The consequences are too untimely to be definitive. The most harmonious result of the current cultural encounter is one where values from customary civilizations such as a reverence for the past, communal identities, and the demand for morality in public life can be joined with the more salutary aspects of Modernism, including a respect for normal decisions, equal treatment before the law, a toleration of differences, and the defense of the rights of minorities and individuals.
And from both kinds of civilizations, this optimistic result of Globalism would keep a spirit of progress concerning the future. But even the majority positive vision of a single, shared Global civilization is not automatically a formula for peace. All through history some of the most violent wars have been within civilizations family quarrels, like the one between two great Modernist powers, the United Kingdom and USSR.
Yet the global sharing of fundamental values can be a foundation for at least a modicum of cooperation between diverse parts of the world, and allow for a more or less logical evolution to new patterns of economic, social, and political involvement that will transform and in some cases reinstate the nation-state. A development of the United Nations’ role in peacekeeping, human rights, economic regulation, and ecological protection, for example, would be the rational extension of shared global values. It is not a dubious outcome, but this scenario will have to contend with the others for primacy in the coming decades.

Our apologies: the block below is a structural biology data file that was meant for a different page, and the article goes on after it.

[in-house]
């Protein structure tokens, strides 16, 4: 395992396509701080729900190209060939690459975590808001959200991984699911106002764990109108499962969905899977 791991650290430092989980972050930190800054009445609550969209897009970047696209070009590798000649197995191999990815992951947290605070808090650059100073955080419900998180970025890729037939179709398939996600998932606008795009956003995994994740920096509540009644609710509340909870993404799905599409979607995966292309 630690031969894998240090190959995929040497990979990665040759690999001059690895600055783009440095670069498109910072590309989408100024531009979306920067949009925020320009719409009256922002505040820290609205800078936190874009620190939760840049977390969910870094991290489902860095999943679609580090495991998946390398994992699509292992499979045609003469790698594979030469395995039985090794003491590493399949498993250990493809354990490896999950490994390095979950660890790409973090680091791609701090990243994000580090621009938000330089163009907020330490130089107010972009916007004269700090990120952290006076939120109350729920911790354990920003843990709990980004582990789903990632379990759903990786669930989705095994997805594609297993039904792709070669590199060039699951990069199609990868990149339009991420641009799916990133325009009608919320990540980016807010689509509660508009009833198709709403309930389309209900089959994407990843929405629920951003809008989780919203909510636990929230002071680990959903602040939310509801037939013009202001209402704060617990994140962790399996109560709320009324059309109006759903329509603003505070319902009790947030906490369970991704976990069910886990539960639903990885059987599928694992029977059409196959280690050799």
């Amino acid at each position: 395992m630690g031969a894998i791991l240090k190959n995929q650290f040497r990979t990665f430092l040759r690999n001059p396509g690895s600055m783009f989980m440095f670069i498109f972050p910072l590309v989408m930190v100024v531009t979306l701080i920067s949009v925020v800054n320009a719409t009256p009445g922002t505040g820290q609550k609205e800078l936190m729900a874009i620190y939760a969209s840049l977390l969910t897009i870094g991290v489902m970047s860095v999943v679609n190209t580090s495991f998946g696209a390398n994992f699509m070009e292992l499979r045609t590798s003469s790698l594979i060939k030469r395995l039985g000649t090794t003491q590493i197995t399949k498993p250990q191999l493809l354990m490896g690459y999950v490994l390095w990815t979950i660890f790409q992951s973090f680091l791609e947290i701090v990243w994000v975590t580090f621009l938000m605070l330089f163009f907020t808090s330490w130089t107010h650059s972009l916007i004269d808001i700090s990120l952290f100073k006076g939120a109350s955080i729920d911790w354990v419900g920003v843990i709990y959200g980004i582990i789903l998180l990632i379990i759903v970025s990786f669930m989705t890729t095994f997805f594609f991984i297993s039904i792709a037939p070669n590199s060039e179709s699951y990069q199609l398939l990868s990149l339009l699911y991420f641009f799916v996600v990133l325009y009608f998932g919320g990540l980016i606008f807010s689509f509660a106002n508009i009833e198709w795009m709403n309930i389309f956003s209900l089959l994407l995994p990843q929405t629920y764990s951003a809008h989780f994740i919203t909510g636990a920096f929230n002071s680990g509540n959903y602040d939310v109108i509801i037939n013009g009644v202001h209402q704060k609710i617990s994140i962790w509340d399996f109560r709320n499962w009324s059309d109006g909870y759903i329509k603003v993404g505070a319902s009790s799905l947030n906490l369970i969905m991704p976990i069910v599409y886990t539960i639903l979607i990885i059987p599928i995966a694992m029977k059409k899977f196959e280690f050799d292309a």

If it is potential to counterfeit a common denominator among the diverse cultural traditions, to bridle the moralism and naive sanguinity of religious civilizations and rage them with the rationality of Modernism, and to level the Modernist illusions concerning the invincibility of human knowledge with a spiritual sense of the limitations of the human condition, then it is potential to imagine the emerging multicultural culture of the twenty-first century, Globalism, granted a cultural basis for both social identity and political order.
The radical alternatives, to my mind, are dismal ones. And as the societies of the world are already forced together ever more by a technological and communications relationship, it is not too hard a leap of imagination to think of a sharing of values on a global scale as well. Conclusion Globalization in all aspects appears to involve the reorganization of individual life around processes of conceptual generation and analysis.